Responsibility for psychiatric negligence

The rules determining psychiatric negligence are no different from those relating to all medical practice. That is, assuming that there is a duty of care owed by the psychiatrist, there has to be a breach of that duty and resultant damage (see Chapter.!!.!). These rules clearly apply very personally to any doctor who is sued and, essentially, they define the limits of his or her legal liability. For the psychiatrist who offers evidence towards the liability of another psychiatrist, they provide the legal template for his or her evidence. Hence, within the terms of the Bolam test, referred to above (see also Chapter!!.!), he or she must advise whether the doctor's practice within the medical circumstance which is being litigated was within that of ' a responsible body of medical practitioners'. This requires a judgement which is broadly based and not personal (the independent expert must not ask the question 'Would I have done it that way?'), requiring clinical maturity and impartiality.

A doctor's responsibility within negligence may not always end with his or her patient. As is evident from Cha.p.teL,11.!.., the law in this area is both complex and variable between Western jurisdictions. However, certainly ethically, and probably legally, it would be unwise for any doctor to ignore the 'Tarassoff factor' (see ChaptĀ§L1.6). Clearly, the duty owed to third parties can be linked directly with the duty of confidentiality (dealt with above), since it will sometimes be the case that there cannot be a duty to protect a third party if there is no right to breach patient confidence. Also, there is a natural connection with the right to recommend civil detention for mental disorder in that the right to detain must arise at a lower level of disorder and danger than does the duty to protect either third parties or, indeed, the patient him- or herself. That is, there is a range of discretion within which the doctor can decide whether or not to protect both others and the patient.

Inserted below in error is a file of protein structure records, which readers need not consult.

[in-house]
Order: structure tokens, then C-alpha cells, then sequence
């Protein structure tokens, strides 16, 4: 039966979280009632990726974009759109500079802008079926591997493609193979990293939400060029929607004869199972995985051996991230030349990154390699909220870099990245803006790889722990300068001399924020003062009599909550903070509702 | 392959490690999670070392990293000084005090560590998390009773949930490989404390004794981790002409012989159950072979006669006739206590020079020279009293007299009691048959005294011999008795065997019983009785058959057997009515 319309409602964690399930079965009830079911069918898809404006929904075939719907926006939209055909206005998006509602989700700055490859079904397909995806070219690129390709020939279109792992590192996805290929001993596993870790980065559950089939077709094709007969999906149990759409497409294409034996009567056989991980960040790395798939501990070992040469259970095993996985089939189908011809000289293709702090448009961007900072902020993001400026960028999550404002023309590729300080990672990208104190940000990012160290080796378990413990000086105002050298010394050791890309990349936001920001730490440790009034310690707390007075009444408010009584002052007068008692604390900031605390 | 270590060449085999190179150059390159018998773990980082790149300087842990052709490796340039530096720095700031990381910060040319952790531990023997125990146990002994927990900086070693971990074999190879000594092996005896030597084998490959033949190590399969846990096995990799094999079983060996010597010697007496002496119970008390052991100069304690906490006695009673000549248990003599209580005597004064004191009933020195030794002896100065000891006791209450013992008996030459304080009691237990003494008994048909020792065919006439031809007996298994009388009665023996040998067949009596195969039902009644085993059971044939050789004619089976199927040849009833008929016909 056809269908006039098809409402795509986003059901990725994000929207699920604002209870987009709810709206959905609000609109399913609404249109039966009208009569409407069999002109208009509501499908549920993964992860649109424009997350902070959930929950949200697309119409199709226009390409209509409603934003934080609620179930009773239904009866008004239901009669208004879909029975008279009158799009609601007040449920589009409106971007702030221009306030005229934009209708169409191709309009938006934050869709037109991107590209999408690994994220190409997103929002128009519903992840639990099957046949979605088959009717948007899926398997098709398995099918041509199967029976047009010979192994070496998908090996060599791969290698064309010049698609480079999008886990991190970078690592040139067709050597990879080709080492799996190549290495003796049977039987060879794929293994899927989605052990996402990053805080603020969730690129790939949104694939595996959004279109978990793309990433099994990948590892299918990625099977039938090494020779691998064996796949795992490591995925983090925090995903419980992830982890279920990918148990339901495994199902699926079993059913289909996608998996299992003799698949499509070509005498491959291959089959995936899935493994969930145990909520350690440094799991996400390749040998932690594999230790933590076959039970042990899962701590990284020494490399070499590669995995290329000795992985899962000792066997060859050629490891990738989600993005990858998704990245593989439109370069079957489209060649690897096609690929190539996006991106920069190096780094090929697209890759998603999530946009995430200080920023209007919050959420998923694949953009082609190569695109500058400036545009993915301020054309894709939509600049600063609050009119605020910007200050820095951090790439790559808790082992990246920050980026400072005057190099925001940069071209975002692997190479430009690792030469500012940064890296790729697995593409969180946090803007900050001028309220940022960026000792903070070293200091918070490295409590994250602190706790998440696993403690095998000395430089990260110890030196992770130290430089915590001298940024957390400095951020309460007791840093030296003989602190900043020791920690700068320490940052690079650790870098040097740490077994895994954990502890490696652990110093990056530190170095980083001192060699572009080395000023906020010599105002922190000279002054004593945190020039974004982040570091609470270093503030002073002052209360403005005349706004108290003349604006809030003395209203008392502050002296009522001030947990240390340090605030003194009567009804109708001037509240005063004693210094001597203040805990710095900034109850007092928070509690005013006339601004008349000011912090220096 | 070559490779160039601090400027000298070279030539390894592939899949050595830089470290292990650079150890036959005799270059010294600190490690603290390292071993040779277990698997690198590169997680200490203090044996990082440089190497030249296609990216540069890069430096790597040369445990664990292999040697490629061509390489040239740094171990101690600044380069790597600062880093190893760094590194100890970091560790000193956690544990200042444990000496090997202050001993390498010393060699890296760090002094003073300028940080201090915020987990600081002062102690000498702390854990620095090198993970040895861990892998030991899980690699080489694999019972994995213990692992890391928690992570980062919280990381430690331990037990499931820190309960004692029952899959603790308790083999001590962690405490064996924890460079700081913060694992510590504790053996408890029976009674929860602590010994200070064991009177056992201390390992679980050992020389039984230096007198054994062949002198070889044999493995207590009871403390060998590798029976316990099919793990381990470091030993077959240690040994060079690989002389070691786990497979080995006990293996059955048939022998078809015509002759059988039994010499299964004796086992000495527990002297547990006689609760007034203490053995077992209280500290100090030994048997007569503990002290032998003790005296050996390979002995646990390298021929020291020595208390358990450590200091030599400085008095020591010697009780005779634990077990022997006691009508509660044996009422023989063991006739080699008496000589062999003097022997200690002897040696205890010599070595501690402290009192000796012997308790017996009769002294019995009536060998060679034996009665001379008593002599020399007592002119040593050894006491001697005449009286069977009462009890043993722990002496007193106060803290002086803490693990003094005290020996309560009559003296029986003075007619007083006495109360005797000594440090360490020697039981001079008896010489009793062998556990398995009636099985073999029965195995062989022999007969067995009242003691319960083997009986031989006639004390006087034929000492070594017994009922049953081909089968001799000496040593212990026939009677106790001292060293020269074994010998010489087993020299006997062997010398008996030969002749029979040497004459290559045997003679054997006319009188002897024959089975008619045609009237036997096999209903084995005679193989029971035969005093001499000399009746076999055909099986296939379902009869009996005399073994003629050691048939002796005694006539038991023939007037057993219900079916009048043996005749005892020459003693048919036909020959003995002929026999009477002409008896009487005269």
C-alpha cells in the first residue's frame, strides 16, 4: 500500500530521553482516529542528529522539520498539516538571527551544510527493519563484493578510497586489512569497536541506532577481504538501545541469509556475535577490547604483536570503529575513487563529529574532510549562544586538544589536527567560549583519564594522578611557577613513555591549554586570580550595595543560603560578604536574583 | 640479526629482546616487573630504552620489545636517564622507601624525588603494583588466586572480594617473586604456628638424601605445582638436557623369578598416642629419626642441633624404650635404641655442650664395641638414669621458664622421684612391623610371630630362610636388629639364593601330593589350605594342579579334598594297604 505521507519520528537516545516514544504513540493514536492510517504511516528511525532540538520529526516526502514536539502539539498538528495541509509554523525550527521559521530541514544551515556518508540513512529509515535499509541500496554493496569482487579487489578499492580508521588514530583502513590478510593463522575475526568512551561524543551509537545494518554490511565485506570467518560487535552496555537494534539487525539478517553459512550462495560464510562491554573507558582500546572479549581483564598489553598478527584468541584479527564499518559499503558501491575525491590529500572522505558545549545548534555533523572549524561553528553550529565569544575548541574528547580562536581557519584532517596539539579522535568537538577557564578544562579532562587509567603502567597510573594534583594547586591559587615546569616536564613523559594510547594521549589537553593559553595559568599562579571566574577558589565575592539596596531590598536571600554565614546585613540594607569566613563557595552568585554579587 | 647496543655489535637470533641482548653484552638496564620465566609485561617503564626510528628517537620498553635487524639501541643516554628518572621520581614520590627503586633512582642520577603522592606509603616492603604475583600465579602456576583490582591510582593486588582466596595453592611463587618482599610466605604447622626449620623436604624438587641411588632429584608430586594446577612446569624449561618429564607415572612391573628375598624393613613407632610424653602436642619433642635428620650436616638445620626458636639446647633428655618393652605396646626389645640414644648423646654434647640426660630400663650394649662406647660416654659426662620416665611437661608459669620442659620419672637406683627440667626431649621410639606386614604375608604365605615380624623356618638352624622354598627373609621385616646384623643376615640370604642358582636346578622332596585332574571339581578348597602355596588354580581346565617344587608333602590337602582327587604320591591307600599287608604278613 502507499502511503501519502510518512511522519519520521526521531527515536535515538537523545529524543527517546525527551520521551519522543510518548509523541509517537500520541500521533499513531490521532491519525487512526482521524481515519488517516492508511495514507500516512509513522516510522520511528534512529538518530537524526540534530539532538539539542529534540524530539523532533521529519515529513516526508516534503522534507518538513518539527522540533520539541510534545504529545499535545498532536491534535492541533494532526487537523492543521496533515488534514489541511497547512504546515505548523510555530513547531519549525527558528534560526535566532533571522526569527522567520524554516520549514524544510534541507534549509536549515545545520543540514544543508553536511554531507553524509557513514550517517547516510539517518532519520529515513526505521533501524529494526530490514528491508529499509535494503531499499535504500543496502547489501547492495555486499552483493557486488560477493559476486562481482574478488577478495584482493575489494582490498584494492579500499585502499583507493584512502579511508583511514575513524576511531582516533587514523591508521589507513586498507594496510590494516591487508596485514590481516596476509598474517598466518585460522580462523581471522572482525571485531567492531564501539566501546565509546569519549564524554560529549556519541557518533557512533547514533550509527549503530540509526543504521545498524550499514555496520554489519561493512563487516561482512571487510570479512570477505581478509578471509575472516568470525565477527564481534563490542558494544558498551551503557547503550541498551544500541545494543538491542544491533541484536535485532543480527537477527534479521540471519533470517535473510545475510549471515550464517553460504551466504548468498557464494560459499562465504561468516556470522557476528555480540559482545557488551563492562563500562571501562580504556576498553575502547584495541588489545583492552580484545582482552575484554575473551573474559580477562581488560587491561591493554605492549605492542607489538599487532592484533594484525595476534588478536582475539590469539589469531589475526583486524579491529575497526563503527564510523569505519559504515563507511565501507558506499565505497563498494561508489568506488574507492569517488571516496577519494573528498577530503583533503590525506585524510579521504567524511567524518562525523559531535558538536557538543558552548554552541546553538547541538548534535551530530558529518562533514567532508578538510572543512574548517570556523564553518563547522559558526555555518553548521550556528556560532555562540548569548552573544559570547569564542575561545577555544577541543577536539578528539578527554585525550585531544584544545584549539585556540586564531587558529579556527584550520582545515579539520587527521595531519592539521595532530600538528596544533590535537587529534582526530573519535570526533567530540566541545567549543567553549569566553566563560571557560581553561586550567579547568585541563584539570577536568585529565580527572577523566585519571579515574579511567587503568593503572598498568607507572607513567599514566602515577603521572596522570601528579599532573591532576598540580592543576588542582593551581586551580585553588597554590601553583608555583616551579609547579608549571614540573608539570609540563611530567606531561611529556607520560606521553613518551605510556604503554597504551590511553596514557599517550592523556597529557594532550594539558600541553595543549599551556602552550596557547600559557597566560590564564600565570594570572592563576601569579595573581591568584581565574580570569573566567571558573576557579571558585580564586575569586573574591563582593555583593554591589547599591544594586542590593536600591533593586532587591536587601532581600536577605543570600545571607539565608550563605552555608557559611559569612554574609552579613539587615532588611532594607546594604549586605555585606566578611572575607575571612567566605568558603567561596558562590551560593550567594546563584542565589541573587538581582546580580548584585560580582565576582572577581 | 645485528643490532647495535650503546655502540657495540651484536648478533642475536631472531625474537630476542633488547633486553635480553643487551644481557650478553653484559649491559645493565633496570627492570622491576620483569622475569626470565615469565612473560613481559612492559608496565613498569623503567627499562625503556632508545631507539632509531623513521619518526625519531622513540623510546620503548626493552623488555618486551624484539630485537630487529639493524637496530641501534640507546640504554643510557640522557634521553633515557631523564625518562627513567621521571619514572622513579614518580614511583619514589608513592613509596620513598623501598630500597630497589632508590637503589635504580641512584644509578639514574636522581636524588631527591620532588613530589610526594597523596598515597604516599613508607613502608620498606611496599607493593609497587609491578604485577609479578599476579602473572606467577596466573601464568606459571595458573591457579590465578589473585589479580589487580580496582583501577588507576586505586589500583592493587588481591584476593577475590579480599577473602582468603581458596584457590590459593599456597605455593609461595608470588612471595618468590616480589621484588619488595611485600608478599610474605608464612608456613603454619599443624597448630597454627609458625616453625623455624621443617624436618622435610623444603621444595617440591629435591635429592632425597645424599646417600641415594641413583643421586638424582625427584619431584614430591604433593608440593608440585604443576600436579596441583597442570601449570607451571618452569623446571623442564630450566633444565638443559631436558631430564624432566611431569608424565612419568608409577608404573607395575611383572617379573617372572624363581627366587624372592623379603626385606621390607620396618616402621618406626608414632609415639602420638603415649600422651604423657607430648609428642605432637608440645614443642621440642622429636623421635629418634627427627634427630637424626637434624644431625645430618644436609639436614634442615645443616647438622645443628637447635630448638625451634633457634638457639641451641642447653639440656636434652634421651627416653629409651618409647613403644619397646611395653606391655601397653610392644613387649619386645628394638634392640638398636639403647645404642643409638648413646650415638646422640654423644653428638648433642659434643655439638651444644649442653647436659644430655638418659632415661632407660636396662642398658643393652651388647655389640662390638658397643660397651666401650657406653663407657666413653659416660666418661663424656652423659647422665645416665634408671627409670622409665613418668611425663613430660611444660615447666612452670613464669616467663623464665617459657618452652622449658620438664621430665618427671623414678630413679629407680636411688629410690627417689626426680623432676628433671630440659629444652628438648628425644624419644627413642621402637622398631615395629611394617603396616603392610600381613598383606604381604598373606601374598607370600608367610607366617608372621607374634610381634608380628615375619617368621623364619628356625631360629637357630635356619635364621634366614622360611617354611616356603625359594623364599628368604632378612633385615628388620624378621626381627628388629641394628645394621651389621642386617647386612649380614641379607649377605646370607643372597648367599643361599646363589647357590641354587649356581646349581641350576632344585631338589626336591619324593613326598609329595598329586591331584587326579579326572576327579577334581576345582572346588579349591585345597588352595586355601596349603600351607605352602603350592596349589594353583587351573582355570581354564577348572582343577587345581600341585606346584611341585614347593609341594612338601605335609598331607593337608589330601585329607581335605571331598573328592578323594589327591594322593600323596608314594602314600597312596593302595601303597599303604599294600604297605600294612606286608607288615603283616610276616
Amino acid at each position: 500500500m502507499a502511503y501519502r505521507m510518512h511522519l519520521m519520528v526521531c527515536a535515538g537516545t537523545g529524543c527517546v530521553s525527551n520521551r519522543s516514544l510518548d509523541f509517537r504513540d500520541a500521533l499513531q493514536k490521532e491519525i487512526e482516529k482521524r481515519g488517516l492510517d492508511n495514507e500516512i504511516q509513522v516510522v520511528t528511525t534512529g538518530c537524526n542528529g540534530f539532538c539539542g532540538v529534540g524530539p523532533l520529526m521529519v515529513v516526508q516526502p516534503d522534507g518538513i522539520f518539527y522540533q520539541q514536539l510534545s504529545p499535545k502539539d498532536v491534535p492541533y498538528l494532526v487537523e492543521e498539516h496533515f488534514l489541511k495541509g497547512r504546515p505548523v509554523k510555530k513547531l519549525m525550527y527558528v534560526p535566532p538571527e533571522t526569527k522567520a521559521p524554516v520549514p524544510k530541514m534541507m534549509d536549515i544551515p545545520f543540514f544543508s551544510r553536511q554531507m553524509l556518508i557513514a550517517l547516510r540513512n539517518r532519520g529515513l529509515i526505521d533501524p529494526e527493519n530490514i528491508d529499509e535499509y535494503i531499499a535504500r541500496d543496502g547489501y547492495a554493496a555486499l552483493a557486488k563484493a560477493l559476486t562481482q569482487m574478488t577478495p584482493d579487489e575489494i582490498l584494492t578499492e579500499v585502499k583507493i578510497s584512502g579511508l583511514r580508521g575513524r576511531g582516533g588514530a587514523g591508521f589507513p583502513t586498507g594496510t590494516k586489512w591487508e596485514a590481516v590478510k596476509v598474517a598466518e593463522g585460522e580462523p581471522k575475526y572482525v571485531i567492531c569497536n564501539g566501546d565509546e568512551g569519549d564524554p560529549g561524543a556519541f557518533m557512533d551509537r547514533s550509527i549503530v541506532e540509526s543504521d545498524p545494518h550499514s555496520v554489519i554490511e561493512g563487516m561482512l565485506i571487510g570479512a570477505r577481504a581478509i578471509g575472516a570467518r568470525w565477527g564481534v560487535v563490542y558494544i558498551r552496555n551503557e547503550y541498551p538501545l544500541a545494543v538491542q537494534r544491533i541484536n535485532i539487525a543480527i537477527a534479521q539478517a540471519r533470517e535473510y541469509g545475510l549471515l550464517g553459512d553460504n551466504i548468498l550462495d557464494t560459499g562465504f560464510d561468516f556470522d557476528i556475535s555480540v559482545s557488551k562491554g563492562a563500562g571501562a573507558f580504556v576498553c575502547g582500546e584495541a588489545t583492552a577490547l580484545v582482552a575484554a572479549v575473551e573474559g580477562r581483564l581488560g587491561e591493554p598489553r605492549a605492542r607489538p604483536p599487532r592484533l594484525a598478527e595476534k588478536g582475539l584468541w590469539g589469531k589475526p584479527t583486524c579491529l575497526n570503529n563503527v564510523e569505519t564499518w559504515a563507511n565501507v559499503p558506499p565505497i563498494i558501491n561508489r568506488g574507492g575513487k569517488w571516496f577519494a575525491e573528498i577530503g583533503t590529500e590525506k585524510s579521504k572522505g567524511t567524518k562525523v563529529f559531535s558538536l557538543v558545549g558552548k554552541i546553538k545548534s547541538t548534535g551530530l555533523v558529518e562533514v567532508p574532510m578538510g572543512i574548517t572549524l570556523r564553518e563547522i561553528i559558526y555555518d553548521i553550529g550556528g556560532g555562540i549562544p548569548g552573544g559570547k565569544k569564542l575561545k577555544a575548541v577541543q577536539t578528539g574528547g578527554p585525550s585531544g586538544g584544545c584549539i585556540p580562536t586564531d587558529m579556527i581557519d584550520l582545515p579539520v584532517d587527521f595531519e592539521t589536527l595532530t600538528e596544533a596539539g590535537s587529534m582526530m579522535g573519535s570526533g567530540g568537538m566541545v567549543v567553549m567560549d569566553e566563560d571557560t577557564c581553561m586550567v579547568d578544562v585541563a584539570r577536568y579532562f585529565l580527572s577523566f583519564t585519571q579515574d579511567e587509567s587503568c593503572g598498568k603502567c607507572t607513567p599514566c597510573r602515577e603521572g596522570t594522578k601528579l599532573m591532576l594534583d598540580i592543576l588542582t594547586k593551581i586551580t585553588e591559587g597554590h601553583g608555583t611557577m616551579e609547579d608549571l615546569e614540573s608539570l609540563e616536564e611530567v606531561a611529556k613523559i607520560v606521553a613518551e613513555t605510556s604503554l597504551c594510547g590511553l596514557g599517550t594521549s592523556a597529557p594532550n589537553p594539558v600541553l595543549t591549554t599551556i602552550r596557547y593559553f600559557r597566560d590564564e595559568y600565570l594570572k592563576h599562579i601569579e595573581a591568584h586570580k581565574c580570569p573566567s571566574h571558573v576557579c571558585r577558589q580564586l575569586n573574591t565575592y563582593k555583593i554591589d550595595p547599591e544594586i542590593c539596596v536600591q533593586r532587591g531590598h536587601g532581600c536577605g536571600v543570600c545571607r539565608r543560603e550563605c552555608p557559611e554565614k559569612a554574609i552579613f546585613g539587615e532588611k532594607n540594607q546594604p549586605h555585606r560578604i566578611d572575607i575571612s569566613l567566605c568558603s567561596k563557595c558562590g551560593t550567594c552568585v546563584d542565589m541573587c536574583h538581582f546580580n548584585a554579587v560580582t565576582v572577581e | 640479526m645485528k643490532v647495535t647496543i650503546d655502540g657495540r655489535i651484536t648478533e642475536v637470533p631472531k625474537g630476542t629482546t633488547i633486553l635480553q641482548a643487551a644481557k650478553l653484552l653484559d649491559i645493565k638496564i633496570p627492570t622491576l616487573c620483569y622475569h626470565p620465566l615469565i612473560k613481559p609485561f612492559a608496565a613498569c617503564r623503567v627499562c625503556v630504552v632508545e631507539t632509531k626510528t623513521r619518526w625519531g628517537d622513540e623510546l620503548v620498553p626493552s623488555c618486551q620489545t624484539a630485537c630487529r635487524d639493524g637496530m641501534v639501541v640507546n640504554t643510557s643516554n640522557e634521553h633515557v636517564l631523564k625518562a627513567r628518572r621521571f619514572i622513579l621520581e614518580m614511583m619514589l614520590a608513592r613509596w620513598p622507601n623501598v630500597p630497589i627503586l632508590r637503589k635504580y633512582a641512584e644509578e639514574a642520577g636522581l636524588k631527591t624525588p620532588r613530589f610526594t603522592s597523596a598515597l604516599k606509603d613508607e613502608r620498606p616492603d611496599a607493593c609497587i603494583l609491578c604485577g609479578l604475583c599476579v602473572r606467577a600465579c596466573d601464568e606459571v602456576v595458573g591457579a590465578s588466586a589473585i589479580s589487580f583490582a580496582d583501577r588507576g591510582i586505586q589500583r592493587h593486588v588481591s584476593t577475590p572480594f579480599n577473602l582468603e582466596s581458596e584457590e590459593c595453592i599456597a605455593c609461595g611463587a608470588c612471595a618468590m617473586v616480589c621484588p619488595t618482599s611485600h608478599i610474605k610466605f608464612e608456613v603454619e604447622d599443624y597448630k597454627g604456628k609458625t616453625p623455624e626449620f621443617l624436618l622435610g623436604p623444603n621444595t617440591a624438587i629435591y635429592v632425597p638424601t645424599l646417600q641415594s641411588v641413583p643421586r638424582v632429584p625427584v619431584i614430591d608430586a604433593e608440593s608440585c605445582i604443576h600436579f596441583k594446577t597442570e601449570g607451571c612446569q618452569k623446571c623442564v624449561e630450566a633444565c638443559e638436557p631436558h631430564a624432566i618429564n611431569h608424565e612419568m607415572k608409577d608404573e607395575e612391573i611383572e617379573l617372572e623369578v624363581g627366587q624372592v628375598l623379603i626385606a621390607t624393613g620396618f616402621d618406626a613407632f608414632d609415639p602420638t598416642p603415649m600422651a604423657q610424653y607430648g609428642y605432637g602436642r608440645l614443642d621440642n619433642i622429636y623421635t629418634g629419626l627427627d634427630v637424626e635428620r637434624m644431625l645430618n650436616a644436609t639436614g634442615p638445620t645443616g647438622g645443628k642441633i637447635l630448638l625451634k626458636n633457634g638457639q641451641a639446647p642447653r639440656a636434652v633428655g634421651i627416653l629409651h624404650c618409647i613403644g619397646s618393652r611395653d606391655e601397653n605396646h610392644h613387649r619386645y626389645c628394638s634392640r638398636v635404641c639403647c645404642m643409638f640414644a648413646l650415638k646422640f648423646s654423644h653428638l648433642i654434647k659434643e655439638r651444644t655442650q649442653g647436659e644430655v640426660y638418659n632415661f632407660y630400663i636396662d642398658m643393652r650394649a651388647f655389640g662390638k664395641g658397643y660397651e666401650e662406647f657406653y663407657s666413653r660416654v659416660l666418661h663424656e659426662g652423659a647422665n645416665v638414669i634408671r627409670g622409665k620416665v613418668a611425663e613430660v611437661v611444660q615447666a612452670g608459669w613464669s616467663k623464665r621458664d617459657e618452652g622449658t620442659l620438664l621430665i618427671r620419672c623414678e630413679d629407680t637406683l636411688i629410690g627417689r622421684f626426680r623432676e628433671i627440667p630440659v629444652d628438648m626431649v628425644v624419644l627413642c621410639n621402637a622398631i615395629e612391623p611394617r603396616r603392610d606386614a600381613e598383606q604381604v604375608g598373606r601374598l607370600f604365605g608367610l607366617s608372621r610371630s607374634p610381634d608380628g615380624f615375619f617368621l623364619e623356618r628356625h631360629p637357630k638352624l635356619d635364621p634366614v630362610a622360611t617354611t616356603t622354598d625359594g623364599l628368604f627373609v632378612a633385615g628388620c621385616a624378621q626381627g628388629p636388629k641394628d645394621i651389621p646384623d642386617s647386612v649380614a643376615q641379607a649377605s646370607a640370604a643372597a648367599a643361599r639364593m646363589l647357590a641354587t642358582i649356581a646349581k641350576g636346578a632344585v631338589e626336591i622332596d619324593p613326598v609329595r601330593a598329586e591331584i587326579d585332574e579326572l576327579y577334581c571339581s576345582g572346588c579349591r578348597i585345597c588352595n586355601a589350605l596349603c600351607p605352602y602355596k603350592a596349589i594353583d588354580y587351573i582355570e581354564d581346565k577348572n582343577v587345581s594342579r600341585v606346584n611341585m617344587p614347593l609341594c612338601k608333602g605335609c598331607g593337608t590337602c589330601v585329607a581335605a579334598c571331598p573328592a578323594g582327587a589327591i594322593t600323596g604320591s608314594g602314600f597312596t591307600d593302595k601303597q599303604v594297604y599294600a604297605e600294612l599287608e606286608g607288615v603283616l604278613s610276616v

In relation to either type of alleged negligence the crucial aspects of psychiatric expert evidence relate to reliability and validity. Clearly, if there are widely differing and responsibly held views of both liability and causation in relation to negligence, then this will tend to be reflected in varying expert opinions offered to the courts and, therefore, in court scepticism about any individual claim. However, even more important is the issue of validity. Hence, even where there is sufficient inter-rater reliability to be consistent with validity there still may not be validity. This is most obviously and controversially represented in risk assessment, in terms of harm to self or others. Here there is much to suggest restricted validity, and yet the courts may still, because of their need to 'find an answer', accept a particular line of expertise, which may not be valid or even reliable. Again, similar problems can arise in relation to determining the cause of any damage for which the defendant may thereby be held liable. This can be a difficult issue to address expertly where, for example, the question is asked: 'Would the plaintiff have harmed him/herself at some time in the future irrespective of the breach of duty of care by the defendant?' Again, similar problems can relate to any novus actus (subsequent causal factor) which may be unrelated to the breach but which may potentially have contributed to the plaintiff's actions. What are the likely boundaries of valid expert answers to questions posed in that type of arena?

Problems of reliability and validity are not, of course, restricted to civil actions in negligence, and it is important to be aware of their relevance in all the fields covered in the chapter. Indeed, they are highly relevant in the context of mental health law and detention for psychiatric treatment, albeit far less consciously addressed by mental health tribunals than by civil or criminal courts in other legal circumstances.

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